The trajectory of the launch of SpaceX’s Falcon 9 rocket. 

Tourism'sspace race


July 05, 2017

About 30 miles from Truth or Consequences, the funky, hot springs mecca in southern New Mexico, Virgin Galactic has -- finally, some might say -- begun finishing its hangar and top secret, paying-astronauts-only lounge at the $250 million Spaceport America that New Mexico built nearly a decade ago to house Richard Branson's space tourism venture.

To the west, in Tucson, Ariz., a company called World View Enterprises has opened its own spaceport and a helium balloon manufacturing facility for its stratospheric balloon operations, which include plans to float tourists to the edge of space for gentle, two-hour rides that will enable them to view the curvature of the Earth while sipping cocktails in comfortable, spacious cabins.

Jeff Bezos, at the West Texas launch facility before the Blue Origin'S maiden voyage.
Jeff Bezos, at the West Texas launch facility before the Blue Origin'S maiden voyage.

To the east, in the West Texas desert, Amazon CEO Jeff Bezos' Blue Origin is developing its own spacecraft with the intention of offering ordinary, albeit well-heeled, citizens the opportunity to rocket into space.

And in California, Elon Musk's SpaceX recently announced plans to take two high-paying customers (whom he has yet to identify) on a flight around the moon within two years. He also published a paper last month outlining plans to take people to Mars as early as 2030.

From Abu Dhabi in the United Arab Emirates to Oklahoma, spaceports are being built and old regional airports converted to support the possibility of growing space tourism and commercial space businesses, which, in addition to joyrides for the rich and adventurous, hold long-term prospects of dramatically slashing commercial air travel and cargo transportation times and creating a new category for travel and tourism in space-based resorts.

While the Great Recession, a fatal accident and a few doses of plain old reality dramatically slowed the initial projections by Branson, Musk and others of getting civilians into space by 2011, things are quietly heating up. Players across the commercial space industry are voicing cautious optimism that these much-delayed dreams are inching toward reality.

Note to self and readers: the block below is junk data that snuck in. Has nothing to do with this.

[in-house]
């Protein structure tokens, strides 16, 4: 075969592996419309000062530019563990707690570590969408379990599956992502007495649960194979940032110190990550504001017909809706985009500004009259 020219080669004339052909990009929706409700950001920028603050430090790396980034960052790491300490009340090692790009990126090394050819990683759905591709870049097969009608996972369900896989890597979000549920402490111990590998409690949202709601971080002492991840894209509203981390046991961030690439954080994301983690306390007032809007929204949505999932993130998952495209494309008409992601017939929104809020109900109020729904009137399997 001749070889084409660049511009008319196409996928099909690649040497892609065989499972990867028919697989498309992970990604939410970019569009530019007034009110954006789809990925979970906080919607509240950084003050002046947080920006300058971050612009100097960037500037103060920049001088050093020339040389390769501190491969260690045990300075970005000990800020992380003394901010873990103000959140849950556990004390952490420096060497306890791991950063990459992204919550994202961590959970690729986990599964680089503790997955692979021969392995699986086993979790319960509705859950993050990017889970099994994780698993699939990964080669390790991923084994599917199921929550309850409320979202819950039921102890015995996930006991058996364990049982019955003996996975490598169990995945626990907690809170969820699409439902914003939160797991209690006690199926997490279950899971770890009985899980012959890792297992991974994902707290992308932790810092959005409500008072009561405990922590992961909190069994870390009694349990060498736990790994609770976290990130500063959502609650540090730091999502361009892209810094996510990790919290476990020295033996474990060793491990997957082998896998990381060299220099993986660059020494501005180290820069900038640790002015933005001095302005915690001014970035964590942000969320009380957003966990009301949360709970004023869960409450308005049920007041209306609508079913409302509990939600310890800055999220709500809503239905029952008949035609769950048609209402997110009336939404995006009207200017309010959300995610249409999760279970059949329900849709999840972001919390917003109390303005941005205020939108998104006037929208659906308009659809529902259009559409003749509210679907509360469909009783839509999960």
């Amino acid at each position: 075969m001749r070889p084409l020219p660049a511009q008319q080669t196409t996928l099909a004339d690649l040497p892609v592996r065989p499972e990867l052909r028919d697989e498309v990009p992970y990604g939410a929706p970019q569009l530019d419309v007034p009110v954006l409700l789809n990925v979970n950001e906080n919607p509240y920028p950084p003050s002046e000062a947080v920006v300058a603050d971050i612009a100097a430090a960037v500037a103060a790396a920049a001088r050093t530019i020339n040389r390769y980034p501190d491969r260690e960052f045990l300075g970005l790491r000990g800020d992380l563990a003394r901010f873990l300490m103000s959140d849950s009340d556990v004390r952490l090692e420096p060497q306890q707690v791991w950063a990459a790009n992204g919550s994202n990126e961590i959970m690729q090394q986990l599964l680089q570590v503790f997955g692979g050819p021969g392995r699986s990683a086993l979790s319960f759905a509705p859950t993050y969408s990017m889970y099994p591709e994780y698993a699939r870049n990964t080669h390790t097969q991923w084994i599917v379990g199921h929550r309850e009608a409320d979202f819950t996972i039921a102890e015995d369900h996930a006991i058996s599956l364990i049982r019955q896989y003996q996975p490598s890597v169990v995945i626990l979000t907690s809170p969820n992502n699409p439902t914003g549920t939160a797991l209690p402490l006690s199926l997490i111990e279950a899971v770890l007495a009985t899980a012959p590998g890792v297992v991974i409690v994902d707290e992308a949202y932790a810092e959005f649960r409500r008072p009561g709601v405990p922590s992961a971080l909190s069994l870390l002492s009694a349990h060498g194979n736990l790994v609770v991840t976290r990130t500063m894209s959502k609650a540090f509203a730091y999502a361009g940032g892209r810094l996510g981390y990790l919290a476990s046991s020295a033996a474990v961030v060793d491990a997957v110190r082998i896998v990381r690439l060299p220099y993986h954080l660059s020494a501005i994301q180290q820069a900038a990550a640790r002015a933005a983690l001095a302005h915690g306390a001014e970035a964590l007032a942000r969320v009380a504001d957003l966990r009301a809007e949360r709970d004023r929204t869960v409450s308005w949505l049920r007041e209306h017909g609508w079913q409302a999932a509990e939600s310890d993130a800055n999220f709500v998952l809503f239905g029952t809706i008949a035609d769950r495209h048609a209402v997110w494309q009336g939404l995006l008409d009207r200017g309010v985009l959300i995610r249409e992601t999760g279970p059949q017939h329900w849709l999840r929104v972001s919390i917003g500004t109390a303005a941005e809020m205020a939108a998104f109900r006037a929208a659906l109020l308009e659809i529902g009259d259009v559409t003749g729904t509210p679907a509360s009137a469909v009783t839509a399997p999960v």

"I think we are getting much, much closer," said Eric Stallmer, president of the Commercial Spaceflight Federation, predicting passengers will be flying "within two years."

"Unfortunately, about 10 or 11 years ago .... everyone thought it was just imminent. ... It has taken a lot longer to get off the ground," he said. "On the positive side, the companies involved want to do it right. They know if they have any kind of mishap they will jeopardize the entire business."

Virgin Galactic founder Richard Branson plans to be on the company’s first commercial flight.
Virgin Galactic founder Richard Branson plans to be on the company’s first commercial flight.

Indeed, Branson, the flamboyant and eternally optimistic founder of Virgin Galactic, dramatically tempered his seemingly endless projections of "next year" for beginning Virgin Galactic's $250,000-per-person flights into space after the company's SpaceShip Two broke apart on a test flight over the Mojave Desert in 2014, killing one of its two pilots.

Although the company has stopped issuing predictions for when its first paying passenger will be launched, it has begun testing its replacement craft in the Mojave Desert. And Branson, who plans to be on the first flight, told the Telegraph newspaper in London in April that he'd "be very disappointed if we're not into space with a test flight by the end of the year and I'm not into space myself next year and the program isn't well underway by the end of next year."

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A growing number of products


More than 700 people have signed up for Virgin Galactic's flights, including the head of the luxury travel consortium Virtuoso, which has trained and accredited travel professionals as "space agents." Virtuoso chairman and CEO Matthew Upchurch is considered a "founder" passenger and will be one of the first 84 people to go up.

When operational, Virgin Galactic's SpaceShipTwo will be hoisted by the carrier aircraft White Knight Two to about 50,000 feet, where it will fire its rocket motor and soar more than 62 miles above the Earth. It will coast for a few minutes, offering passengers great views and the chance to experience weightlessness for several minutes before coming back to Earth.

Members of the Blue Origin team recover the crew capsule after its fifth successful flight and soft landing in October.
Members of the Blue Origin team recover the crew capsule after its fifth successful flight and soft landing in October.

Blue Origin will offer the more traditional, NASA-style rocket launches of a space capsule with huge windows that will enable its civilian passengers to float weightless while enjoying the views. That capsule will land, with the help of parachutes, just a few miles from the launch pad at its spaceport in Van Horn, Texas. The company, which like much of the industry is very secretive about its operations, has not said how much it will charge passengers.